Shouldering a heavy teaching workload to deter accusations of being distracted by his renewed political activism, he was successively elected a Fine Gael senator on the labour panel (1961–9) and the industrial and commercial panel (1969–77). His learned speeches, mainly on economics and education, fell on deaf ears, but he believed that technical seanad criticisms informed subsequent legislation. (While serving as president of the ICEI (1968–9), he negotiated its merger with Cumann na nInealtoirí and shepherded the required legislation through the oireachtas.) Eager to base himself nearer to the political cockpit, he returned to Dublin in 1969 when he was appointed professor of civil engineering in UCD. He lived thereafter in Monkstown, Co. Dublin.
The new Fine Gael leader, Dooge's mentor Liam Cosgrave, nominated him for leas cathaoirleach of the seanad (1965–73) and relied on him to formulate party policy, until they became semi-estranged in 1966 over Dooge's association with Fine Gael's emergent progressive wing. Advocating social pluralism and mildly redistributionist economic policies in implicit opposition to Cosgrave's cautious leadership, Dooge unsuccessfully proposed that the party rename itself 'Fine Gael – The Social Democratic Party' at the 1968 ard-fheis.
Despite tensions between Fine Gael's liberal and conservative factions, Dooge was respected across the party and crucial to its underdeveloped national organisation, as academic commitments restricted him to a covertly influential backroom role. (Conversely, his political interests led him to turn down a number of prestigious academic appointments abroad.) He was sensitive to suggestions that he had been disloyal towards Cosgrave, who continued to seek his advice and included him in negotiations for the joint general election manifesto with the Labour party in 1973. Upon the ensuing election of the Fine Gael–Labour coalition, Dooge became cathaoirleach of the seanad, an undemanding role that he performed with aplomb for the next four years.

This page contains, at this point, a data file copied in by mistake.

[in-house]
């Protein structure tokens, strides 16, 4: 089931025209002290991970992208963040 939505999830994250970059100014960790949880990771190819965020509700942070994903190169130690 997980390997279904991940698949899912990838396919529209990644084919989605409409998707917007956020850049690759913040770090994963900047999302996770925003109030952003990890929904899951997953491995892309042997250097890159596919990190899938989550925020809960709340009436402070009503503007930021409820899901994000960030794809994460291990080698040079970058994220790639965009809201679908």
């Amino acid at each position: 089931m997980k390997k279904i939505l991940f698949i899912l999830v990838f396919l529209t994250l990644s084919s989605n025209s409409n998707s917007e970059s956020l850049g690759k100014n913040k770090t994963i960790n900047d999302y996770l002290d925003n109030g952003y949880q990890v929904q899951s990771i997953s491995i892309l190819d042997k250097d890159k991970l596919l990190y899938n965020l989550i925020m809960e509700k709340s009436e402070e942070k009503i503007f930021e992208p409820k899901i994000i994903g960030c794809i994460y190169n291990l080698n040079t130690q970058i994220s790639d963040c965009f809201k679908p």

Following the coalition's general election defeat in 1977, he retired from the seanad to concentrate on his still-flourishing academic career, eventually accumulating some one hundred publications as sole author and over fifty as joint author. The most comprehensive elaboration of his theories on systems hydrology – which likened hydrological phenomena to a mechanical network obeying predictable rules – was his 1973 publication Linear theory of hydrologic systems, which enduringly influenced the management of water resources worldwide. Unlike some promoters of linear theory in hydrology, he readily acknowledged the inherent randomness of water flow and fretted that many of his academic colleagues suffered from a lack of practical engineering experience.